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A Letter From Ireland – May 2015

Driving north from Cincinnati, I’m on my way to Columbus and the 2015 St Patrick’s Day-Shamrock Club’s Family Gathering. Staged in the city’s posh downtown convention centre, it’s a big affair. With two thousand-plus people, each dressed in their best green get-ups, the festive throng will gather around tables of sundry food and drink, all tapping their toes to the strains of live Irish music. Aided by the creative talents of former Shamrock president Patrick Fallon, who ingeniously designed the green, white and orange lighting scheme, the club’s membership will happily keep the party going all through the afternoon.
It will be good to see the Fallon clan again after the recent six-month winter hiatus. I’ll renew friendships, sign some books, pass out copies of IANOhio and ring up a few sales for Fallon’s Irish Imports. In between, we’ll enjoy the odd beer and talk of another coming summer festival season. It’s a great life if you can make a go of it, but I find that more and more difficult to do these days.
Interspersed with eager anticipation and fleeting melancholy thoughts, the two-hour morning journey found me playing some of my favourite CDs…two in particular. The first, was a tribute to Jim McCann, who’d died only days before. For years, Jim enjoyed a fine solo career of writing and singing, all occasionally punctuated with musical performances shared with The Dubliners. Probably, his greatest claim to fame was his recording of Frank and Seán O’Meara’s song, “Grace”, the story of Grace Gifford and Joseph Plunkett’s marriage in Kilmainham Gaol on the eve of Joe’s execution in May 1916.
Jim, a Dublin man, had struggled with throat cancer since 2002, but alas, had finally succumbed to the ravages of that damnable disease. In a recently recorded interview, you could hear his once melodic but now raspy voice struggle to retell the story, as he once again spoke of that fateful wedding.
As I listened to Jim’s music, I couldn’t help but think of another Dublin friend, Danny Doyle, who now has forsaken his celebrated musical career because of throat surgery gone awry. It is Danny, who so eloquently places the role of the Irish ballad in its proper context. “I long ago came to understand that the ballads and the history are the same. The ubiquitous balladry sings the stories of those who lived the events, leaving a legacy of poem and song that binds us to our past and country…. Balladry is perhaps better suited than narrative history to explain the driving forces behind events in Irish history, forces sufficiently compelling to send men out with hay-forks in 1798 and poets out with rhetoric in 1916.”
As the stained glass windows and the mosaic artwork found in centuries-old cathedrals once taught an illiterate congregation bible stories, the balladeer’s song retells the old stories of Ireland’s noble though tortured past. Through scores of generations, each imbued with the desire to overcome the Stranger’s oppression, Ireland continues to hold the seeds of a proud people, waiting for the day they’ll sprout anew. Patiently, she nourishes them, repeatedly inspired by the songs of the balladeer.
This is what Danny means when he speaks of the power of balladry. In one of his songs, “The Minstrel Boy” words written long-ago by Thomas Moore, The Doyler carefully weaves the words of Pádraig Pearse’s poem, “The Rebel” into the ballad’s lyrics:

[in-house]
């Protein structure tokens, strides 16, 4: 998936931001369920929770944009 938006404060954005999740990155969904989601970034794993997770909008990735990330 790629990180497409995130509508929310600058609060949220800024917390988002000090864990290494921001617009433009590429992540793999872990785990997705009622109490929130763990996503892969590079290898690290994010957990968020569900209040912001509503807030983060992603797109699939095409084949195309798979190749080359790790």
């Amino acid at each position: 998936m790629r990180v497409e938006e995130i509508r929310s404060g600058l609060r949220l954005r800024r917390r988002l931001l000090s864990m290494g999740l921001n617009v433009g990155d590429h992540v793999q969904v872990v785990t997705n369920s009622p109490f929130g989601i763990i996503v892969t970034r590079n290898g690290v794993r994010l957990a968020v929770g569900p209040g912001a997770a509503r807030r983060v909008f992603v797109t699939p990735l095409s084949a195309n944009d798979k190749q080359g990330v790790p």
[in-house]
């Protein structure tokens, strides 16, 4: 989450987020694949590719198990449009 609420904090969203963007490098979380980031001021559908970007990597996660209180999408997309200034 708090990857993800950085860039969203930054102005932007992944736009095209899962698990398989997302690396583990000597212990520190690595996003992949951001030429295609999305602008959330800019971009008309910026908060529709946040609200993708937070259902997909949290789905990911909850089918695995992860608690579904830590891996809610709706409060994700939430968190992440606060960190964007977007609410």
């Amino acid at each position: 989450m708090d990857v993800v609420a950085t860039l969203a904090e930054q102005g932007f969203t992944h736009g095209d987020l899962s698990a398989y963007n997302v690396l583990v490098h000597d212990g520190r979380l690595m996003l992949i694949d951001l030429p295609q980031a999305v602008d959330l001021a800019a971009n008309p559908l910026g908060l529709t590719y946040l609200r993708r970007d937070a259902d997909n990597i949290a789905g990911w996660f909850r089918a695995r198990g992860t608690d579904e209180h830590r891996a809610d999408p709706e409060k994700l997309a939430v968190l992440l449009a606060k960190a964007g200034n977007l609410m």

“I am come of the seed of the people, the people that sorrow;
Who have no treasure but hope,
No riches laid up but a memory of an ancient glory.
My mother bore me in bondage, in bondage my mother was born,
I am of the blood of serfs.
The children with whom I have played, the men and women with whom I have eaten
Have had masters over them, have been under the lash of masters,
and though gentle, have served churls.”
…………
“And now I speak, being full of vision;
I speak to my people, and I speak in my people’s name to
The masters of my people.
I say to my people that they are holy,
That they are august despite their chains.
That they are greater than those that hold them
And stronger and purer,
That they have but need of courage, and to call on the name of their God,
God the unforgetting, the dear God who loves the people
For whom he died naked, suffering shame.
And I say to my people’s masters: Beware
Beware of the thing that is coming, beware of the risen people
Who shall take what ye would not give.
Did ye think to conquer the people, or that law is stronger than life,
And than men’s desire to be free?
We will try it out with you, ye that have harried and held,
Ye that have bullied and bribed.
Tyrants…hypocrites…liars!”
Yes, McCann’s, Doyle’s and Pearse’s words continue to inspire. They serve as templates for today’s Irishmen and women to judge their resolve against all that have gone before.
Now happily, I’m able to end this piece with a bit of good news. Here on 1 April, RTÉ announced that the Irish Government finally would buy the Moore Street [Dublin] 1916 Rising site. In its press release, they stated, “The Government has said it is to acquire the national monument site at 14-17 Moore Street. The site was the location of the final council of war of the Leaders of the 1916 Rising, and is where the decision to surrender was made. It is planned to develop the monument as a commemorative centre.”
Pleased beyond what any words can express, I remain yours, Cathal Liam

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